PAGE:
Now Accepting Commission + Mural Requests


I have not opened commissions for quite awhile, but I am pleased to announce that I am booking projects for the rest of this year and 2018.

For mural commissions, go to the bottom of the page here. I usually paint custom murals for businesses or restaurants who appreciate my style of beauty and color. Of course, I can certainly customize colors, themes, patterns, etc to fit your business. I travel worldwide to paint murals on-site. Prices start at $2000 + travel and materials.

For artwork commissions, please drop me a line anytime describing your vision. There is no size limitation on custom art, and framing can be included. I ship art worldwide. Artwork is the "cherry on top" for any room... it's the first thing people notice! So, I'd love to include your story, or something with deep meaning to you in your perfect commissioned piece of art.


New Tradigital Painting: "Here Am I"

"Here Am I" | Digital collage of hand-painted elements | 24 x 24"

"Here Am I" | Digital collage of hand-painted elements | 24 x 24"


Why would I be asked

To kill a miracle

So soon, after you put him in my care?

Too soon; there's so much left unsaid

And so much left undone.

My eyes are clouded with tears

I cannot see the fire and the wood

But still I say

"Here Am I."

Though I will be reduced to nothing,

Yet I will say

"Here Am I."

Until I hear the cries of the ram

Crowned with thorns

My ransom, and a double portion

Though I cannot see, I will wait


You Are There.


This is a piece I created to deal with the "taking away" of good things that we feel we deserve to keep. Or rather, being asked to give them up. It may feel unfair, and we may hear our own voice asking, "Did he really say...?" The double-headed snake is clever in his use of voices and questions. But if you lift your eyes, even if they are filled to the brim with tears, you will see it... a ram caught in a thicket, for you. You needn't strive. You needn't struggle. The ram will cover your nakedness and your shortcomings. The thorns hurt him, but they do not hurt you. Then you can smile, even faintly, and know... when the snake says "I'll give you all the kingdoms of this world..." you can boldly say: "But I have them already."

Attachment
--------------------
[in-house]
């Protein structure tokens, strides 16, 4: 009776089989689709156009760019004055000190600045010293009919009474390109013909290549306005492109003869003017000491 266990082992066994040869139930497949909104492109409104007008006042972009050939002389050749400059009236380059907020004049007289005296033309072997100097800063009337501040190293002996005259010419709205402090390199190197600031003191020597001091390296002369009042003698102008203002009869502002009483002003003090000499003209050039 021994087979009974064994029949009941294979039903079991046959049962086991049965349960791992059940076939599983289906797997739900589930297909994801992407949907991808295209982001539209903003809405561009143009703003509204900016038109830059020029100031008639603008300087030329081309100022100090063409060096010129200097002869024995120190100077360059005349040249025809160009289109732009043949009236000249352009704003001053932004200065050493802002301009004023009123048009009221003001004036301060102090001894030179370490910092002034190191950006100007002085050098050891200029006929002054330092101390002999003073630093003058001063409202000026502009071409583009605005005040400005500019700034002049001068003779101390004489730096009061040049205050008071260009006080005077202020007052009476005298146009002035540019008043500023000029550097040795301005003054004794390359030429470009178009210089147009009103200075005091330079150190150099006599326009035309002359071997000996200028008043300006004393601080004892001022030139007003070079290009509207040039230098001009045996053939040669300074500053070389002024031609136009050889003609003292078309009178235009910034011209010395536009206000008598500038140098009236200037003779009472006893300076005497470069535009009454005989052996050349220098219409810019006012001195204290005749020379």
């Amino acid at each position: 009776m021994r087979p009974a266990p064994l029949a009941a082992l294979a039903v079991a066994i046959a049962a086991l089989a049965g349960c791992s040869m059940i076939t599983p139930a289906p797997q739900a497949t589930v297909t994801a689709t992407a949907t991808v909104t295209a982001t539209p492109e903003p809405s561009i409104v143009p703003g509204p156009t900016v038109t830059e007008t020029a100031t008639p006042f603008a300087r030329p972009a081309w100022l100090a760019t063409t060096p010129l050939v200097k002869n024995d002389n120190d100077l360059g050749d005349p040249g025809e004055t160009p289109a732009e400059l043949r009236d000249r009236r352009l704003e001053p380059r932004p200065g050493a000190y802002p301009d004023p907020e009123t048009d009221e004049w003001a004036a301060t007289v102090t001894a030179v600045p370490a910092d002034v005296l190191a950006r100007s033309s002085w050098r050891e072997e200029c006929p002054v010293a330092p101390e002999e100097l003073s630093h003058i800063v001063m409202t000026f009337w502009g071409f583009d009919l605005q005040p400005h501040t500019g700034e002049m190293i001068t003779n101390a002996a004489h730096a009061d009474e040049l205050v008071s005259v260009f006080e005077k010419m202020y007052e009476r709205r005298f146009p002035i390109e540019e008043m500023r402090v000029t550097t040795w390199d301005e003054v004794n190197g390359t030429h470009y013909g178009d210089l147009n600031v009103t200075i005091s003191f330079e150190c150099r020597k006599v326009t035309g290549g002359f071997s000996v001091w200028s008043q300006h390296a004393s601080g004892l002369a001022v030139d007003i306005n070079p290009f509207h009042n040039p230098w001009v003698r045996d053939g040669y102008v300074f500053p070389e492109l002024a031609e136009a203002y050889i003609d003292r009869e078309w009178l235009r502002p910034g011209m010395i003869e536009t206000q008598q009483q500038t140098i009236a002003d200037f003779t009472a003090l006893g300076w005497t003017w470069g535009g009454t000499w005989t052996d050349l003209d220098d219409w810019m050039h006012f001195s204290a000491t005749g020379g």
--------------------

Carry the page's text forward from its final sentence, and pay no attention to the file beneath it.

The double-snake necklace was inspired by a trip to Gucci. I love their new line of Dionysus bags with the snake closure, and all the symmetrical embroidery. It really behooves me to visit designer brand stores and just ponder (though the salesmen must be disappointed.)

This piece is available to purchase on my art page. It is available in small and large sizes and is limited to an edition of 25. All prints are signed and stamped by me.


I'd Kill Everyone On This Earth For You

"I'd Kill Everyone On This Earth For You" by JUURI
Digital collage of hand-painted elements | 24 x 24" (61 x 61 cm) | Prints available here

I'm sorry that instead of a typical expression

My utterance is only:

"I'd kill everyone on this earth for you."

Lifted from the words of a captain, for his daughter but

that's how I say, I'd follow you into death.

Ridiculous, ludicrous, foolish I know

Strong words from a fragile mouth, bare frame

To someone who really doesn't

Need any help at all.


Before I can kill anyone, I'll most likely be

Killed myself.

And the only fire left will be the one that heats the scarlet trickle

But that's alright with me.

This is a new piece which I made on location in New York City. I love making art when I travel, because I find fresh new influences and emotions that I don't know when I'm at home. 

The painting is beautiful yet violent; the female figure is both opulently arrayed with brilliant blue Hoopoe birds, and yet vulnerable and bare. Her gaze is unaffected and nonchalant... as if she is bleeding out from the neck as a matter of unavoidable (yet not wholly unexpected) circumstances.

I'd love to hear what this piece represents to you.

知らない場所の懐かしさ | The familiarity of a place I've never been

From JUURI's instagram feed.
From JUURI's instagram feed.

 日本語でブログを書きたくなりました。 可笑しな日本語でごめんなさい!






English version:

I just got back from Japan. Ten days' worth of unpacking and laundry is a sight to see! I currently feel like I'm living in a space between Japan and the US. I suppose I will have to return to reality someday, but I will work hard to preserve the inspiration and rejuvenation I got by being back in Japan.

I learned that I can't properly create art without having experiences in Japan. During this hiatus, I learned more about what I want to say with my art, and what I need to paint for myself. More than "objects" or "faces", I truly desire to present a "nostalgic feeling or mood." Maybe the glitters of remembrance I have from living in Japan when I was small. Also, I have a great longing to convey the feeling of being in a dark, quiet forest surrounded by plants. I'm not sure why I'm longing with such familiarity for a place I've never known, and why that longing is mixed so inexplicably with my childhood memories.

Perhaps I will find out if I paint. Or perhaps, I don't need to ever know.

Anyway, I will paint.

Thank you everyone.

+++ Appendment: